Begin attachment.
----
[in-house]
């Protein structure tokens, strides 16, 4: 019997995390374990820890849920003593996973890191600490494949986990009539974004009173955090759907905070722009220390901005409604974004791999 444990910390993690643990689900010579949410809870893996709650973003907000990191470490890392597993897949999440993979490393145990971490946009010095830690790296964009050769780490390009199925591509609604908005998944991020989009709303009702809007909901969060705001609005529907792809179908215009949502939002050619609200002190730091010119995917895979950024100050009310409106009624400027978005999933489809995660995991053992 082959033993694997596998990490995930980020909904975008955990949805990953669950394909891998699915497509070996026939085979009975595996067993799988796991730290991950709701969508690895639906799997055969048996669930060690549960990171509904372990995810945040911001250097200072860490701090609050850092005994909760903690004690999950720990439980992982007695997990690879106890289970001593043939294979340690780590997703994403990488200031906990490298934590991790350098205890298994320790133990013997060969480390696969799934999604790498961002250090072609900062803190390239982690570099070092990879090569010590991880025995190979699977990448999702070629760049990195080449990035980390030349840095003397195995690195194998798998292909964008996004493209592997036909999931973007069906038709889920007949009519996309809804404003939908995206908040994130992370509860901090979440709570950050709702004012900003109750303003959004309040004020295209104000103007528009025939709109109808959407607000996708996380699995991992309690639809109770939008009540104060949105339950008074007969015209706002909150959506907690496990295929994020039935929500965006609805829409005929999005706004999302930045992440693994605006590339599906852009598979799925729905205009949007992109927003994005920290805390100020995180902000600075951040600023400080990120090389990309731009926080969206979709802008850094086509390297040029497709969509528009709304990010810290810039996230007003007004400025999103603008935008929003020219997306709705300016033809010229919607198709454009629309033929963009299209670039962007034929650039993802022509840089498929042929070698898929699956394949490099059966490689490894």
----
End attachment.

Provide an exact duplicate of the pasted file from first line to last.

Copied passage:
[in-house]
């Protein structure tokens, strides 16, 4: 019997995390374990820890849920003593996973890191600490494949986990009539974004009173955090759907905070722009220390901005409604974004791999 444990910390993690643990689900010579949410809870893996709650973003907000990191470490890392597993897949999440993979490393145990971490946009010095830690790296964009050769780490390009199925591509609604908005998944991020989009709303009702809007909901969060705001609005529907792809179908215009949502939002050619609200002190730091010119995917895979950024100050009310409106009624400027978005999933489809995660995991053992 082959033993694997596998990490995930980020909904975008955990949805990953669950394909891998699915497509070996026939085979009975595996067993799988796991730290991950709701969508690895639906799997055969048996669930060690549960990171509904372990995810945040911001250097200072860490701090609050850092005994909760903690004690999950720990439980992982007695997990690879106890289970001593043939294979340690780590997703994403990488200031906990490298934590991790350098205890298994320790133990013997060969480390696969799934999604790498961002250090072609900062803190390239982690570099070092990879090569010590991880025995190979699977990448999702070629760049990195080449990035980390030349840095003397195995690195194998798998292909964008996004493209592997036909999931973007069906038709889920007949009519996309809804404003939908995206908040994130992370509860901090979440709570950050709702004012900003109750303003959004309040004020295209104000103007528009025939709109109808959407607000996708996380699995991992309690639809109770939008009540104060949105339950008074007969015209706002909150959506907690496990295929994020039935929500965006609805829409005929999005706004999302930045992440693994605006590339599906852009598979799925729905205009949007992109927003994005920290805390100020995180902000600075951040600023400080990120090389990309731009926080969206979709802008850094086509390297040029497709969509528009709304990010810290810039996230007003007004400025999103603008935008929003020219997306709705300016033809010229919607198709454009629309033929963009299209670039962007034929650039993802022509840089498929042929070698898929699956394949490099059966490689490894």